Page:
Editing Software

There are a lot of editing software options available, but some are better than others. You’ll want to make sure that you have the right editing software before beginning your edits.

When looking at which editing software would work best for editing your movie, consider these factors:

Is the software compatible with your needs?

Do you need to edit video files or audio files?

How many users are on the computer at once?

Do you need to be able to split audio files into smaller parts?END>>

Audio and Video File Types

Most of the editing software available for computers is designed to work with video. There are some programs that can be used in conjunction with audio, such as Audition, but the vast majority is designed for audio. It’s important to know what type of file your software requires before you start a project. For example, if you’re using Final Cut Pro and trying to open a video file, your software will ask you which format it is in AVI or MOV.

Basic Video Editing Software

The first step to becoming a professional editor is choosing the right editing software. There’s a lot of editing software available, but here are some basic ones you might want to look into:

  1. Adobe Premiere Pro CC ($17/mo)
  2. Final Cut Pro X (free trial)
  3. Avid Media Composer ($18/mo)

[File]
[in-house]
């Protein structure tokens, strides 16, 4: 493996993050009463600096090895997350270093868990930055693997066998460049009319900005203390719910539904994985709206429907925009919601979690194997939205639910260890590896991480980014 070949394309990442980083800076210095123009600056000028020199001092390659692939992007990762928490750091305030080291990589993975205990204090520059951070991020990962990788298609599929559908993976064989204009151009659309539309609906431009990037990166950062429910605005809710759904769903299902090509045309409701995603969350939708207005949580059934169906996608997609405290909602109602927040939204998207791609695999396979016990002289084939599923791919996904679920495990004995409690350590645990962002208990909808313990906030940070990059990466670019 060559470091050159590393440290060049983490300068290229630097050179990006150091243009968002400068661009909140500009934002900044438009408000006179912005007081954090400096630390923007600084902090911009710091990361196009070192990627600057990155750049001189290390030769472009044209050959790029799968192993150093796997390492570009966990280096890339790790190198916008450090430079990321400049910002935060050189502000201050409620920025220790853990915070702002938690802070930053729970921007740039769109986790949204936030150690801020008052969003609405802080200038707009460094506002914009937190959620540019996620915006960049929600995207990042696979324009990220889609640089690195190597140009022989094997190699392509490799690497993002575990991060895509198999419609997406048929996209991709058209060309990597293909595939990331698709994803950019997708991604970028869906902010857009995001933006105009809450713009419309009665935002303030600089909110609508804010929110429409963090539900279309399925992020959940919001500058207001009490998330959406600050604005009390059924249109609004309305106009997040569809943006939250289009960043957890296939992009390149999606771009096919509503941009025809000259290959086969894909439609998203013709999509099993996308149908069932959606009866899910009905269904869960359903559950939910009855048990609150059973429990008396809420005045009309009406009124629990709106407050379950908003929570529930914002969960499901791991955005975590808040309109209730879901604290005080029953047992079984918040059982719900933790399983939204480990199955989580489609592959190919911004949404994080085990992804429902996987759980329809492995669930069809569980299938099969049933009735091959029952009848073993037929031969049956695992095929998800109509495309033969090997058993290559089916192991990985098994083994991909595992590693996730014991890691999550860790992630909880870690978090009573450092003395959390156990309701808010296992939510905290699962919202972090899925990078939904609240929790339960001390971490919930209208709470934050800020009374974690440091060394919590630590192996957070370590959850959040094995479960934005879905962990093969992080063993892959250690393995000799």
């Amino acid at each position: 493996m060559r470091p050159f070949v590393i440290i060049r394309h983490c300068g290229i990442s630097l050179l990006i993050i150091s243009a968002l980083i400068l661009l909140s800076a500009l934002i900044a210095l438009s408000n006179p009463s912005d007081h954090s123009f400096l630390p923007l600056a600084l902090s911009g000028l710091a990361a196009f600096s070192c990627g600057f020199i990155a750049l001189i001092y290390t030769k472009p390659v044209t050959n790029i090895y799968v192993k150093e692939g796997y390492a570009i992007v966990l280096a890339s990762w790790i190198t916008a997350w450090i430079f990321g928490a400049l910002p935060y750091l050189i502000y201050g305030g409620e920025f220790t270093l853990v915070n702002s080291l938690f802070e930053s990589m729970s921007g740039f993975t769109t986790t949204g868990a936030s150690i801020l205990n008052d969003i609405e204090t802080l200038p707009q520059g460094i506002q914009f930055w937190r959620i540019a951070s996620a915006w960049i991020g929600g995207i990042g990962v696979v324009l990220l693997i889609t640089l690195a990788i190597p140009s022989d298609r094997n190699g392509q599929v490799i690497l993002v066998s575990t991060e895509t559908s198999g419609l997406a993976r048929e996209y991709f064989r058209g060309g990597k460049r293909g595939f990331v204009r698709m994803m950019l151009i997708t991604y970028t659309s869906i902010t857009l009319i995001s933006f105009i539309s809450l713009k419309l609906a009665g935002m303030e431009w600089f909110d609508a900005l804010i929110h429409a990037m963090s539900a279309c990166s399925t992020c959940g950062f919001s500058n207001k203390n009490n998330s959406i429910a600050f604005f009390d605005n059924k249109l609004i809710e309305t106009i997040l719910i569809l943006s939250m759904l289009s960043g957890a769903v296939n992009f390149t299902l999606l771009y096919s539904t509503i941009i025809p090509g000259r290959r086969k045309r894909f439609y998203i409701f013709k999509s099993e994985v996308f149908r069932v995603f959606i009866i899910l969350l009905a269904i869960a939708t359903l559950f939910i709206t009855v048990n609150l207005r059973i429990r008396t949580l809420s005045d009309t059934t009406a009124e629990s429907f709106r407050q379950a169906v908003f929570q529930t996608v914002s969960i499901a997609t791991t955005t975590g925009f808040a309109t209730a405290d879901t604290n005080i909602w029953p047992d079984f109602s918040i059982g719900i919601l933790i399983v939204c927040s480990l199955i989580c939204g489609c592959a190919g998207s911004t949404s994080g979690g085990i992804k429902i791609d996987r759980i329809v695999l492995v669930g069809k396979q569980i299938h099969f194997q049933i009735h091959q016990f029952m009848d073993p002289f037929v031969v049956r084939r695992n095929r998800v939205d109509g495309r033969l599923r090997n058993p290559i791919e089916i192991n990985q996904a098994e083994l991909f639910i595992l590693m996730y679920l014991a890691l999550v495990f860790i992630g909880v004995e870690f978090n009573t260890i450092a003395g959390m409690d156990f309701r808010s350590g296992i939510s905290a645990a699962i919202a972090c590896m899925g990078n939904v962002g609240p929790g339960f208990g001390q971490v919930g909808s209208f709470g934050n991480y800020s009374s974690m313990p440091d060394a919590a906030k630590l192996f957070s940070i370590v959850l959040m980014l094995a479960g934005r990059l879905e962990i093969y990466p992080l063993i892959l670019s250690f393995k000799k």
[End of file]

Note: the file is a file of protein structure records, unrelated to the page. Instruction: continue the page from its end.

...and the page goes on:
4. Sony Vegas (free trial)

Advanced Audio Editing Software

One of the most important things you need is advanced audio editing software. The good news is that there are a lot of affordable pieces of software that can give you amazing results and help you get started in editing movies. One thing to keep in mind when buying software is that you should invest in something that has more than one platform available. 

Programs like Adobe Premiere Pro and Final Cut Pro work with both Apple computers and Microsoft Windows PCs, making them perfect for beginners. If you want to edit Reelcraze movies on the go, then look for apps like iMovie or Avid FreeDV on your iOS device or Avid Premier on your Android device.

Dialogue Techniques.

Dialogue techniques can help you take your editing to the next level. There are two types of dialogue cuts: reaction and reaction/cut. The first is a cut that shows someone’s response to something that has just happened in the scene, 

for example, “I can’t believe he said that!” Reaction/cut cuts usually show a simultaneous response from two or more characters and it’s appropriate when there is tension between them. This cut emphasizes the tension or conflict by cutting back and forth between the people involved.

In addition to these dialogue techniques, you should also be using camera techniques like close-ups, shots of people reacting to each other, extreme close-ups on particular parts of a character’s face, etc. These techniques will make your movies more interesting and engaging for viewers who watch them again and again.